Mona's Reviews > A Brief History of Seven Killings

A Brief History of Seven Killings by Marlon James
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Absorbing, Brutal, Brilliant Novel about Jamaican Drug Gangs and Bob Marley

Marlon James, born in Kingston, Jamaica, is a very gifted writer. And obviously, he can write about Jamaica with authority, as well as about Jamaicans in New York City.

So this is a pretty amazing book. It's really well written and packed with action and surprises.

But be forewarned. It's not for the faint of heart.

There's a lot of violence, which escalates in brutality towards the end. (I was able to deal with it, because it was contextual. I mean, the book is about Jamaican drug gangs and the title is A Brief History of Seven Killings, so of course there is a lot of violence. It didn't feel like it was violence for it's own sake, or that it was being savored, as in I Am Pilgrim, which I couldn't even bring myself to finish).

There's also lots of obscene language, much of it in Jamaican patois. I was delighted to learn how to curse in Jamaican! Bombocloth! Bloodclaat!

There are also a few sex scenes, most of them depicting gay male sex.

So if any of this type of thing bothers you, you'll want to skip this book.

But then you'd be missing a very absorbing novel.

In spite of the title, it's not "brief". It's quite long, more than six hundred pages, but given its scope the length feels organic.

Although a Jamaican character makes fun of a white character who says something similar, I've got to say that the language the Jamaicans use--even when they "chat bad" or speak crudely, is pure poetry. It's not just the lilting Jamaican accent, but also their distinctive use of words that makes it so.

The sprawling story has several timelines and locations, and a large and varying cast of characters. There's even a ghost, Sir Arthur George Jennings, a fictitious murdered white Jamaican politician, who reappears at various points in the story.

There are lots of point of view narrators, too many to list. Each chapter is told from the point of view of a different character. However, some of the main point-of-view characters include the young Jamaican woman mentioned earlier, Nina Burgess; an American journalist, Alex Pierce; gang dons Papa-Lo and Josey Wales (named after a character in an American Western movie) ; Barry DiFlorio, the CIA station chief in Jamaica; Weeper, a gang enforcer who works for Josey Wales; Doctor Love, a Latino explosives expert trained at the infamous School of the Americas; Bam-Bam, an adolescent gang member; Tristan Phillips, a Jamaican inmate at Rikers Island in New York; and John-John K, a young American hit man.

(view spoiler)

Marley is depicted as a man of great vision, but also a human with his faults and failings. I thought James' view of Bob Marley was pretty balanced. He didn't deify the man, while at the same time treating him with great respect. He also sprinkles excerpts from Marley's songs throughout the text, so it helps if you are familiar with Bob Marley's lyrics. Marley is not one of the novel's narrators, and thus, his actions and speech are always related third hand by others. So at the same time, he is the central character and a very peripheral one.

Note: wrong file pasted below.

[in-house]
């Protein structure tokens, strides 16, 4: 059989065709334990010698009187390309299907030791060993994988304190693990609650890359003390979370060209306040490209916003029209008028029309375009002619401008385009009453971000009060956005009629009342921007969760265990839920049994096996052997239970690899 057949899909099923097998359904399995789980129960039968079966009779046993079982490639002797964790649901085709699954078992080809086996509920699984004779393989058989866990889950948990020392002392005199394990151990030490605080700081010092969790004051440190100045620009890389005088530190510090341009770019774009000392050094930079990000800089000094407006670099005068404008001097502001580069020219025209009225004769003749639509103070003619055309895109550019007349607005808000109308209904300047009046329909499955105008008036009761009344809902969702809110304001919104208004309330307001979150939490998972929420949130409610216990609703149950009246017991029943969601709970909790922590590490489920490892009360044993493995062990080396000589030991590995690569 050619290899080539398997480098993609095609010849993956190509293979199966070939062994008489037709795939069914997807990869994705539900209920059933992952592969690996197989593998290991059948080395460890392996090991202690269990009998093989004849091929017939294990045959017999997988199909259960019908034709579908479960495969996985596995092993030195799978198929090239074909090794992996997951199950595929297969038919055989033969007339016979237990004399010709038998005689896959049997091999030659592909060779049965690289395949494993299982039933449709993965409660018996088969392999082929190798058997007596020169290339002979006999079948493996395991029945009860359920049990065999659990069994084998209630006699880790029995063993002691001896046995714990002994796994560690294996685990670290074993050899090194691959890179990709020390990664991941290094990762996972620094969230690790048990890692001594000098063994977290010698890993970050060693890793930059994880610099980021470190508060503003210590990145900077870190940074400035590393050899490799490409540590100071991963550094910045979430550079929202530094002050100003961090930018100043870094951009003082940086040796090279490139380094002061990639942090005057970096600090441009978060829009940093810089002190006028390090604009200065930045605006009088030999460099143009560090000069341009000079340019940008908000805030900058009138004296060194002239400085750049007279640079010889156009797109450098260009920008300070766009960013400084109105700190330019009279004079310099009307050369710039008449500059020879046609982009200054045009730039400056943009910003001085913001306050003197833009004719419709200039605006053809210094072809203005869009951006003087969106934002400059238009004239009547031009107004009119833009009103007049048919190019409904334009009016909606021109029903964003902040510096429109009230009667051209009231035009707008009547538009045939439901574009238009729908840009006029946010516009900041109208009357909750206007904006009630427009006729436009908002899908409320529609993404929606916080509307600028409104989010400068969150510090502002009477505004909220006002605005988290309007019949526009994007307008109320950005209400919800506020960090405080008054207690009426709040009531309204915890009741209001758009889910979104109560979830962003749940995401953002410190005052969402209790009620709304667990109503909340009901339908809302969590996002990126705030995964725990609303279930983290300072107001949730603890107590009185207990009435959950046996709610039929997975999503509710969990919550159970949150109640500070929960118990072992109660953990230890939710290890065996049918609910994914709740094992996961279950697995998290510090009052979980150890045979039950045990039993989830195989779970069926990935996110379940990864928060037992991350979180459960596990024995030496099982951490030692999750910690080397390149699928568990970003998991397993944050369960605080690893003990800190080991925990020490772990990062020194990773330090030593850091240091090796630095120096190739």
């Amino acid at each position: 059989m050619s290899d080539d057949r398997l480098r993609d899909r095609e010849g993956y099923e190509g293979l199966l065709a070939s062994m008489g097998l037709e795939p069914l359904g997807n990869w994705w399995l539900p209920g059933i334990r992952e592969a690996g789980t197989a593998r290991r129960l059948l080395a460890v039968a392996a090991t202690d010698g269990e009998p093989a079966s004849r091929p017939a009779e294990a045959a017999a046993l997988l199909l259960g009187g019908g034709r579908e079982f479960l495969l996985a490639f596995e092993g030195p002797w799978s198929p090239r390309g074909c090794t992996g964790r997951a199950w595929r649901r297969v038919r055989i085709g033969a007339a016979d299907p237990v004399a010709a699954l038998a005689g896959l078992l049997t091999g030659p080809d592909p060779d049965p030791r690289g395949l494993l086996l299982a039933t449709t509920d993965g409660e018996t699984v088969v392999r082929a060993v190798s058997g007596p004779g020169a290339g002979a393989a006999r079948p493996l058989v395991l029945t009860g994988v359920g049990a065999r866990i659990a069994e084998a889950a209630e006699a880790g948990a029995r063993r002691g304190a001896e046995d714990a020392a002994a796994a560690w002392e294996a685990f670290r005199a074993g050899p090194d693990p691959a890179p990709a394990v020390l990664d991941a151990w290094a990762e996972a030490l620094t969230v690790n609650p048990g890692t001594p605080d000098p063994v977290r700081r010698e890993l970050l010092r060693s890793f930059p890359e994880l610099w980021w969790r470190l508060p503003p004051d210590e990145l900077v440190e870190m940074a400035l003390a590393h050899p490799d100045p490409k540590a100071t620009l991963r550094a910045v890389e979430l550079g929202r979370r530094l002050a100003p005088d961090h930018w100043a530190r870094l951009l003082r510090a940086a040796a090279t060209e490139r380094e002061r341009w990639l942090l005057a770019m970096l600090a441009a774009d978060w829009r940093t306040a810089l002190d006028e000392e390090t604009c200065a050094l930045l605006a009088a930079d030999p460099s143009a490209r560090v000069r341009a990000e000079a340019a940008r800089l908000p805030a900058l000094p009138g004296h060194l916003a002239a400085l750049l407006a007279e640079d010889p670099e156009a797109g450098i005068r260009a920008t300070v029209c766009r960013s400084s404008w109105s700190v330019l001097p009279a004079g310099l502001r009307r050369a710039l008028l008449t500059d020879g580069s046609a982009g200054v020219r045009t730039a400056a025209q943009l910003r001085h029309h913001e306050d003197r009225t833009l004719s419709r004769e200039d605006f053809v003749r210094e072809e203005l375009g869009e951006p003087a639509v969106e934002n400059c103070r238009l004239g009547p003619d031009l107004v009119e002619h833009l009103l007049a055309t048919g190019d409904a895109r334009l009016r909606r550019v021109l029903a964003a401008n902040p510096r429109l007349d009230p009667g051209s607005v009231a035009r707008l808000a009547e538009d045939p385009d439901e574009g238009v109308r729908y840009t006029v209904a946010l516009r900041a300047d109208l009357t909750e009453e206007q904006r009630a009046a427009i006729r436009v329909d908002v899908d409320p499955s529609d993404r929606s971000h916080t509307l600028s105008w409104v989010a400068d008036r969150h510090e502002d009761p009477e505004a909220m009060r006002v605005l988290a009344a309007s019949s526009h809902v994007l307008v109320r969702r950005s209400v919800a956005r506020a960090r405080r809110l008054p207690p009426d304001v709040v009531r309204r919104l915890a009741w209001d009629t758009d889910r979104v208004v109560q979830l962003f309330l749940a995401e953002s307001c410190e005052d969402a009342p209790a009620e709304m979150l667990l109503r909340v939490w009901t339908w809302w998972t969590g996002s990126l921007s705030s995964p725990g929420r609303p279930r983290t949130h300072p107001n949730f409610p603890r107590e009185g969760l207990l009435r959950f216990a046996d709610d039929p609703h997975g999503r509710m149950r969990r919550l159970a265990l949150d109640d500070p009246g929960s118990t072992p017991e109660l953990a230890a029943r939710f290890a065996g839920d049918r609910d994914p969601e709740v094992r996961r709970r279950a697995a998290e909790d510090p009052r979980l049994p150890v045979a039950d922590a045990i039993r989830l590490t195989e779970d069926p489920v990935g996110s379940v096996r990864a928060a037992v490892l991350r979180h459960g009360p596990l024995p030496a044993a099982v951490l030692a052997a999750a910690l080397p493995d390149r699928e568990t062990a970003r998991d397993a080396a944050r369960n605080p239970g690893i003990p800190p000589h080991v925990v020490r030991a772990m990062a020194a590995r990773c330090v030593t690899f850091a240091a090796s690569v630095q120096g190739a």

I loved the varying points of view and the distinctive voices of the different characters.

The first two sections of the novel, "Original Rockers", December 2, 1976, and "Ambush in the Night", December 3, 1976, take place largely in Kingston, Jamaica.

A lot (although not all) of these sections centers around the escalating gang violence in Kingston (much of it because of alliances with conflicting political parties, the conservative JLP or Jamaican Labor Party and the Socialist PNP or People's National Party) and a failed assasination attempt on Marley's life (he is referred to only as "The Singer", but it's pretty clear it's Bob Marley, the international Jamaican reggae star). The assasination attempt really happened, and it's very possible the CIA was involved. A group of gunmen attacked the Marley compound on Hope road, but no one was killed, although several in Marley's party, including his manager, were injured.

However, Bob Marley and the Wailers played the big peace concert, Smile Jamaica, which was planned for December 5, anyway, even though Marley and his wife Rita had been wounded in the attack.

(view spoiler)

The third section of the book, "Shadow Dancin' " takes place on February 15, 1979, in Kingston and in Montego Bay (or as the Jamaicans call it, "Mobay"). The title of this section comes from the hit song by English songwriter Andy Gibb of the band the Bee Gees. In general, the references to the pop music and films of each period of the book are quite authentic. This song was a huge hit in the fall of 1978.

The fourth section, "White Lines/Kids in America", follows the migration of the Jamaican drug trade to the U.S., and takes place mostly in New York, but also in Miami and Chicago. It's dated August 14, 1985.

The final section, "Sound Boy Killing", occurs on March 22, 1991, and takes place largely in New York City, with a few scenes in Kingston.

I listened to the audio and read along in the 3M Cloud app on my phone and computer.

This was a book for which the full cast audio definitely leant color to the experience and brought it to life. The cast was, for the most part, terrific, except for Chapter Ten in the last section, "Sound Boy Killing", in which Josey Wales' Jamaican accent didn't sound right.

I was able to follow the Jamaican patois from years of listening to reggae musicians like Bob Marley and the Wailers and Jimmy Cliff and from having a few Jamaican acquaintances in New York City. I certainly learned a whole lot of Jamaican patois from the audio, including how to curse in Jamaican.

The cast of the audio included Robertson Dean, Cherise Boothe, Dwight Bacquie, Ryan Anderson, Johnathan McClain, Robert Younis, Thom Rivera.
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Reading Progress

October 3, 2014 – Shelved
October 3, 2014 – Shelved as: to-read
May 5, 2015 – Started Reading
May 5, 2015 –
0.0% "Listening to the audio. I will follow along with the ebook on 3M Cloud when it's available (later tonight?), although I really don't like the 3M Cloud Android app."
May 5, 2015 –
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May 6, 2015 –
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May 6, 2015 –